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AdLand and Hollywood Reach A Deal
By: Dwayne W. Waite Jr.
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The business relationship between AdLand and Hollywood is not given the limelight. Yes, the details, though important in many cases, are quite boring. How many people know of the ANA/4A Joint Policy Committee (JPC) on Broadcast Talent Union Relations? How many people knew that the Screen Actors Guild (SAG) merged with AFTRA, the American Federation of Television and Radio Artists? And finally, who knew that the JPC and SAG-AFTRA have been in contract re-negotiations since 2009?

Not many, we would think.

But it is important. The issue came up when commercial actors started to see their revenues decrease. Multiple screens enabled agencies and marketers to spread the costs of the actors. As many jobs left TV and radio for the Internet (and not to mention the jump to crowdsourced and virally produced ads), these union actors were seeing less work, and less money.

It is a gift and a curse: unions protected actors from being mistreated by marketers and agencies; these deals made sure that not only did the actors get paid, but they got paid on time, treated fairly on set, and paid for exactly what the job or project ordered.

If you are familiar with the fashion industry, models are having a rough time struggling with this problem.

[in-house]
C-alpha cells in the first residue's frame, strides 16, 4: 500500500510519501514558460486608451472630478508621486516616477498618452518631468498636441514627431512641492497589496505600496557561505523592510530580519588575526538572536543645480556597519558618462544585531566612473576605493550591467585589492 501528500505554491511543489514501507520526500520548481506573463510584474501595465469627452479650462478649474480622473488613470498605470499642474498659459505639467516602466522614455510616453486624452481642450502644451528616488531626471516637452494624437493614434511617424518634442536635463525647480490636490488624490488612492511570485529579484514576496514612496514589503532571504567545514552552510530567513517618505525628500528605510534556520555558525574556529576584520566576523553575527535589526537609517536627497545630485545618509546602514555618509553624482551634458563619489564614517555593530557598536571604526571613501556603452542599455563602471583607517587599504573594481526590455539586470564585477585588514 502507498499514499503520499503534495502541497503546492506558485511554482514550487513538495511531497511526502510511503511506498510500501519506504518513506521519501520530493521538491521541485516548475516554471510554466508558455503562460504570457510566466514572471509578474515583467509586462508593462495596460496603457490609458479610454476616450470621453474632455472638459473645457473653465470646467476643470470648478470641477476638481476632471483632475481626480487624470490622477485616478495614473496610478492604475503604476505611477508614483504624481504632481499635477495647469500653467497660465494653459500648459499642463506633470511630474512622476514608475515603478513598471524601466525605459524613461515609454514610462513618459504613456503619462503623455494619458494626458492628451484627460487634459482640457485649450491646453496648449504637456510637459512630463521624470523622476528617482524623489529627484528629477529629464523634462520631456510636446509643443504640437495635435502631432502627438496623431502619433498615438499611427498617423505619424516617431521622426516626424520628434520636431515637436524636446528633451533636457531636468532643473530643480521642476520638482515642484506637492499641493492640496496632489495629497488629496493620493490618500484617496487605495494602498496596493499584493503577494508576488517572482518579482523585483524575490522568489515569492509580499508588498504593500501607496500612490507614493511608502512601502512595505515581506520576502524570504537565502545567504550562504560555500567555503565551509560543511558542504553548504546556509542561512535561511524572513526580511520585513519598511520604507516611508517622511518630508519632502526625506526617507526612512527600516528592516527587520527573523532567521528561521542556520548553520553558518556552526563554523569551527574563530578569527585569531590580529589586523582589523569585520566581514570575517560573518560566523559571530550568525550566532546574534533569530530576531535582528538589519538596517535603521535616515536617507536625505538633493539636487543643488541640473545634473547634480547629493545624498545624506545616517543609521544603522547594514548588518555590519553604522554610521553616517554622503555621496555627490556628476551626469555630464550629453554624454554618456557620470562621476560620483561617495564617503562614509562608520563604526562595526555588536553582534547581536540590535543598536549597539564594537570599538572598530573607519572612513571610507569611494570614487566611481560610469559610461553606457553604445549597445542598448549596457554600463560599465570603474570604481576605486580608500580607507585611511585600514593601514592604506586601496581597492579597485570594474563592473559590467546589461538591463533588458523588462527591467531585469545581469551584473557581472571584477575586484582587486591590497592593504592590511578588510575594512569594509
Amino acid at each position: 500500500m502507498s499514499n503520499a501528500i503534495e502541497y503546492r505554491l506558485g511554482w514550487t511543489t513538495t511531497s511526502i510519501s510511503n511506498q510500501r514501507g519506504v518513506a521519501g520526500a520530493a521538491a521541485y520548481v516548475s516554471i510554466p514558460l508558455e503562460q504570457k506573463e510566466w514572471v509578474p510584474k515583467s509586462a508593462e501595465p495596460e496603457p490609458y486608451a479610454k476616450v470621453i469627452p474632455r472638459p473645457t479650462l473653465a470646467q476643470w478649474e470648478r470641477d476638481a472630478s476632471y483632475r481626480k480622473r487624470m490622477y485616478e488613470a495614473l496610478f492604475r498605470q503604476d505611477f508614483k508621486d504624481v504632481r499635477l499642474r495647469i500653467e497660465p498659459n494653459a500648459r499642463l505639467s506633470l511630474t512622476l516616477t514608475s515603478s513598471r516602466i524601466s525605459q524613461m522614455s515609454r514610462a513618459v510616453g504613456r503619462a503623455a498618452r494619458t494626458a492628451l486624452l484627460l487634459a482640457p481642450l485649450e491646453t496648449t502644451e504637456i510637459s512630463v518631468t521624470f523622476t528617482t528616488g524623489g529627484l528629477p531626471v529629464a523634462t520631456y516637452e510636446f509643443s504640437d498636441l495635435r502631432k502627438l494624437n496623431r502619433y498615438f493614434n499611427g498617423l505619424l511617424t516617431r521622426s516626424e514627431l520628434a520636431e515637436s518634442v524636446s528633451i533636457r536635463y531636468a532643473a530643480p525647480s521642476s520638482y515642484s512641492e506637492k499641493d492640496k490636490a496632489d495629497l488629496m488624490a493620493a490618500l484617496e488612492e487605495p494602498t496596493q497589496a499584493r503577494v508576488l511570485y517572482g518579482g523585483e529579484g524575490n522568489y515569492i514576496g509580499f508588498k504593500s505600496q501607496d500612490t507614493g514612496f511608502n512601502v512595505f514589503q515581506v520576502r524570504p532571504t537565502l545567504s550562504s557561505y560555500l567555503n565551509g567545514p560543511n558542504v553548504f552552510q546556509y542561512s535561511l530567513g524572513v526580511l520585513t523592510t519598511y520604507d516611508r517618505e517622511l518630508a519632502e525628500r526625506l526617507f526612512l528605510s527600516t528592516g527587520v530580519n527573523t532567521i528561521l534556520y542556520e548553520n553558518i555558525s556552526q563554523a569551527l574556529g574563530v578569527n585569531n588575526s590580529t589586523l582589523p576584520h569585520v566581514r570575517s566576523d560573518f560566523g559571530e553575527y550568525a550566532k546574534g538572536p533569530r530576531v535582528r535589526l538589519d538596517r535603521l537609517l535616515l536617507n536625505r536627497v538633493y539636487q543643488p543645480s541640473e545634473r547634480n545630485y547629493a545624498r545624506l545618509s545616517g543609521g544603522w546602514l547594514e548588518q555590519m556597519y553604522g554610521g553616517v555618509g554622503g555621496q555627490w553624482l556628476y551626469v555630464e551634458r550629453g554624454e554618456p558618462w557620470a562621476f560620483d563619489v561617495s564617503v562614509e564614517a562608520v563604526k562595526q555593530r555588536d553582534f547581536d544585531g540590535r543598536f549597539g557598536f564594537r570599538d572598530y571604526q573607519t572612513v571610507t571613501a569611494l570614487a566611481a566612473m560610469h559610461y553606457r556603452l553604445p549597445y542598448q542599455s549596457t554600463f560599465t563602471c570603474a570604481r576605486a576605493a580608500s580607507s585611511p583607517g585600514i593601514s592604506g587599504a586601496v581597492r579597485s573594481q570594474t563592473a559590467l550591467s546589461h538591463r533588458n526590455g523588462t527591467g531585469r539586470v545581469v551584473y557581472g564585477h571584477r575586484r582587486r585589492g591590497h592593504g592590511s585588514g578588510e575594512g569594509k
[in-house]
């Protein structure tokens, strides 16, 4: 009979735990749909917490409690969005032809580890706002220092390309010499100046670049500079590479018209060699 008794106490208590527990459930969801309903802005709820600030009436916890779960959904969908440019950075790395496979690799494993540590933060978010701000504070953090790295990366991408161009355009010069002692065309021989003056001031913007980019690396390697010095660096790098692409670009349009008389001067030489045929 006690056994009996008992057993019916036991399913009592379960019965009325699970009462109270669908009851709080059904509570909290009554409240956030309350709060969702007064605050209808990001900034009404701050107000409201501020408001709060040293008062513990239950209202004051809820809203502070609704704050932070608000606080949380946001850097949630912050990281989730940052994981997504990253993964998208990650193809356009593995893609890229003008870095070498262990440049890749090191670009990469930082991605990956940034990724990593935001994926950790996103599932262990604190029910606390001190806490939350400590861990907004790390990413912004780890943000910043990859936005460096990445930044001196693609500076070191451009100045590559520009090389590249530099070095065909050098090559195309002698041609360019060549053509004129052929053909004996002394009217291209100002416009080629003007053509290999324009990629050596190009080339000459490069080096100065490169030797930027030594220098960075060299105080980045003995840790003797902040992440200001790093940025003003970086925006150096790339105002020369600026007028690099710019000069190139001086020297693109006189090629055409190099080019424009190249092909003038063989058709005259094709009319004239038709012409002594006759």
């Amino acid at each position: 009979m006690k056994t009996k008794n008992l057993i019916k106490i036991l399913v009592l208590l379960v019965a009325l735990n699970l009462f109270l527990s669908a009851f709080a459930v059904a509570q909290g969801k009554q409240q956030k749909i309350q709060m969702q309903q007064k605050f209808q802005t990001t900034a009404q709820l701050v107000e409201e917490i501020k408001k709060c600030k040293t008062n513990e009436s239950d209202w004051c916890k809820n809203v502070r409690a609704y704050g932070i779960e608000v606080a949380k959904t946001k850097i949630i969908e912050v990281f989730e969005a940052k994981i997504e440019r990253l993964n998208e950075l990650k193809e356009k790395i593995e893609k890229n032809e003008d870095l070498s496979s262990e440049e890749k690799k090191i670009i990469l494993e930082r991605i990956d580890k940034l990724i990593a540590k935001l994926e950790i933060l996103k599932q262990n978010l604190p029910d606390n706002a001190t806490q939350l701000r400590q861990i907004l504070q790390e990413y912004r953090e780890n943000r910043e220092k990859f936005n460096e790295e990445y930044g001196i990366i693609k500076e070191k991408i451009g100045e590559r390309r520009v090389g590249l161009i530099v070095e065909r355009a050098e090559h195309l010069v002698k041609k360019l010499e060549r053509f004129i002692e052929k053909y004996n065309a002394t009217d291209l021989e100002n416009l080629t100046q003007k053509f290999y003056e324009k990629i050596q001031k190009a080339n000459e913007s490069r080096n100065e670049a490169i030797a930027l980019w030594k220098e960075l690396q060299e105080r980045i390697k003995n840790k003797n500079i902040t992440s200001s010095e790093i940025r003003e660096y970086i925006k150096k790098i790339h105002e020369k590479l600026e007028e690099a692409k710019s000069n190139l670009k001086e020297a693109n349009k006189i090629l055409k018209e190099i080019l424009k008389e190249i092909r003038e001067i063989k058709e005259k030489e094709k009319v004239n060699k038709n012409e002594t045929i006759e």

What's the curse? Penny-pinching, of course. Each side wants to be as efficient as possible. AdLand wants to get the best deal, and Hollywood wants to be compensated fairly, regardless of the media channel they end up on.

It was just announced that the JPC and SAG-AFTRA reached a deal, with the details being disclosed after the SAG-AFTRA membership approves in late April.

SAG-AFTRA has a membership of around 165,000, which isn't huge, but still substantial. After being in AdLand and Hollywood for a while, you would see that it is a close-knit community.

It will be interesting to see what language and terms come out in referencing digital media work. Will this force AdLand to improve audience metrics, if the agreement demands a scaled payment structure tied to audience numbers? Will there be a difference across digital advertising platforms?

Will the agreement totally turn off small agencies from using bonded actors? Who knows. But one thing is for sure: We should treat those we work with fairly, and we're glad a deal is done that both sides should be able to work with.


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About the Author
Dwayne W. Waite Jr. is partner and principal at JDW: The Charlotte Agency, a marketing and advertising shop in Charlotte, NC. He enjoys consumer behavior, economics, and football.
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